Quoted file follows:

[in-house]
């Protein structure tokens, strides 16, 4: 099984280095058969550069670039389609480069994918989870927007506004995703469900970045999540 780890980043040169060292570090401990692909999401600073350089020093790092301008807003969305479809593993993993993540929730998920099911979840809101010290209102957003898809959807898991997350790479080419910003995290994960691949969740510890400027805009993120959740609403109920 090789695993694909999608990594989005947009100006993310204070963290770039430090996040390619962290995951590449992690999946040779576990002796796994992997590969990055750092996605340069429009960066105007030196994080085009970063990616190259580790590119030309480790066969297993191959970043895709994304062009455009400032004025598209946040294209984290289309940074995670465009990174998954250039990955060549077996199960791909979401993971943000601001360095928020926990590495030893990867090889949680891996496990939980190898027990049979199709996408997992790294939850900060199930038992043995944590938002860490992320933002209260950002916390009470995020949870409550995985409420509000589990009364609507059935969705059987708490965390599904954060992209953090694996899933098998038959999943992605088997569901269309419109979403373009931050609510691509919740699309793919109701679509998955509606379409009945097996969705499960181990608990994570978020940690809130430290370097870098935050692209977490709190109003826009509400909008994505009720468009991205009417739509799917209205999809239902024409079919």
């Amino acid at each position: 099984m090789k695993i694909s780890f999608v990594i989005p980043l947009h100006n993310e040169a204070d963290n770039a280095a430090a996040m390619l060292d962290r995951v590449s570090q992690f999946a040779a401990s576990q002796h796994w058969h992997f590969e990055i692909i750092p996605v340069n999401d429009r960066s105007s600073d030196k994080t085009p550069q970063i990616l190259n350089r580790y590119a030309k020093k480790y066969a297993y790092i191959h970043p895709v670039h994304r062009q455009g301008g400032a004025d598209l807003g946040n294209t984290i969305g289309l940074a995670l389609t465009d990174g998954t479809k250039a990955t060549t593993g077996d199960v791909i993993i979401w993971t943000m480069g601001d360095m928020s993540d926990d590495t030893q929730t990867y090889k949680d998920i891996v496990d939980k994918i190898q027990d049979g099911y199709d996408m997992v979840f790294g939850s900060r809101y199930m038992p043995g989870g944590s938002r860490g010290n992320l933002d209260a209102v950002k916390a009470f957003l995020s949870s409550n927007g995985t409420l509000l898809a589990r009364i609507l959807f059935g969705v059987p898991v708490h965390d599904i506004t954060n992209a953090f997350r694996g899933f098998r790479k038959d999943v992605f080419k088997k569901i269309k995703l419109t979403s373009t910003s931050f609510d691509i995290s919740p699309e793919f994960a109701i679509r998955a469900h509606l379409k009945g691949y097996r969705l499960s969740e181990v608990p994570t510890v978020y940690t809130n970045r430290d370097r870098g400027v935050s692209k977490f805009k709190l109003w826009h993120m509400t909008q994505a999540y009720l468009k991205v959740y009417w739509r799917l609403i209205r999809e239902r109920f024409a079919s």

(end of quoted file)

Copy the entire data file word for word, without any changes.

[in-house]
């Protein structure tokens, strides 16, 4: 099984280095058969550069670039389609480069994918989870927007506004995703469900970045999540 780890980043040169060292570090401990692909999401600073350089020093790092301008807003969305479809593993993993993540929730998920099911979840809101010290209102957003898809959807898991997350790479080419910003995290994960691949969740510890400027805009993120959740609403109920 090789695993694909999608990594989005947009100006993310204070963290770039430090996040390619962290995951590449992690999946040779576990002796796994992997590969990055750092996605340069429009960066105007030196994080085009970063990616190259580790590119030309480790066969297993191959970043895709994304062009455009400032004025598209946040294209984290289309940074995670465009990174998954250039990955060549077996199960791909979401993971943000601001360095928020926990590495030893990867090889949680891996496990939980190898027990049979199709996408997992790294939850900060199930038992043995944590938002860490992320933002209260950002916390009470995020949870409550995985409420509000589990009364609507059935969705059987708490965390599904954060992209953090694996899933098998038959999943992605088997569901269309419109979403373009931050609510691509919740699309793919109701679509998955509606379409009945097996969705499960181990608990994570978020940690809130430290370097870098935050692209977490709190109003826009509400909008994505009720468009991205009417739509799917209205999809239902024409079919």
């Amino acid at each position: 099984m090789k695993i694909s780890f999608v990594i989005p980043l947009h100006n993310e040169a204070d963290n770039a280095a430090a996040m390619l060292d962290r995951v590449s570090q992690f999946a040779a401990s576990q002796h796994w058969h992997f590969e990055i692909i750092p996605v340069n999401d429009r960066s105007s600073d030196k994080t085009p550069q970063i990616l190259n350089r580790y590119a030309k020093k480790y066969a297993y790092i191959h970043p895709v670039h994304r062009q455009g301008g400032a004025d598209l807003g946040n294209t984290i969305g289309l940074a995670l389609t465009d990174g998954t479809k250039a990955t060549t593993g077996d199960v791909i993993i979401w993971t943000m480069g601001d360095m928020s993540d926990d590495t030893q929730t990867y090889k949680d998920i891996v496990d939980k994918i190898q027990d049979g099911y199709d996408m997992v979840f790294g939850s900060r809101y199930m038992p043995g989870g944590s938002r860490g010290n992320l933002d209260a209102v950002k916390a009470f957003l995020s949870s409550n927007g995985t409420l509000l898809a589990r009364i609507l959807f059935g969705v059987p898991v708490h965390d599904i506004t954060n992209a953090f997350r694996g899933f098998r790479k038959d999943v992605f080419k088997k569901i269309k995703l419109t979403s373009t910003s931050f609510d691509i995290s919740p699309e793919f994960a109701i679509r998955a469900h509606l379409k009945g691949y097996r969705l499960s969740e181990v608990p994570t510890v978020y940690t809130n970045r430290d370097r870098g400027v935050s692209k977490f805009k709190l109003w826009h993120m509400t909008q994505a999540y009720l468009k991205v959740y009417w739509r799917l609403i209205r999809e239902r109920f024409a079919s």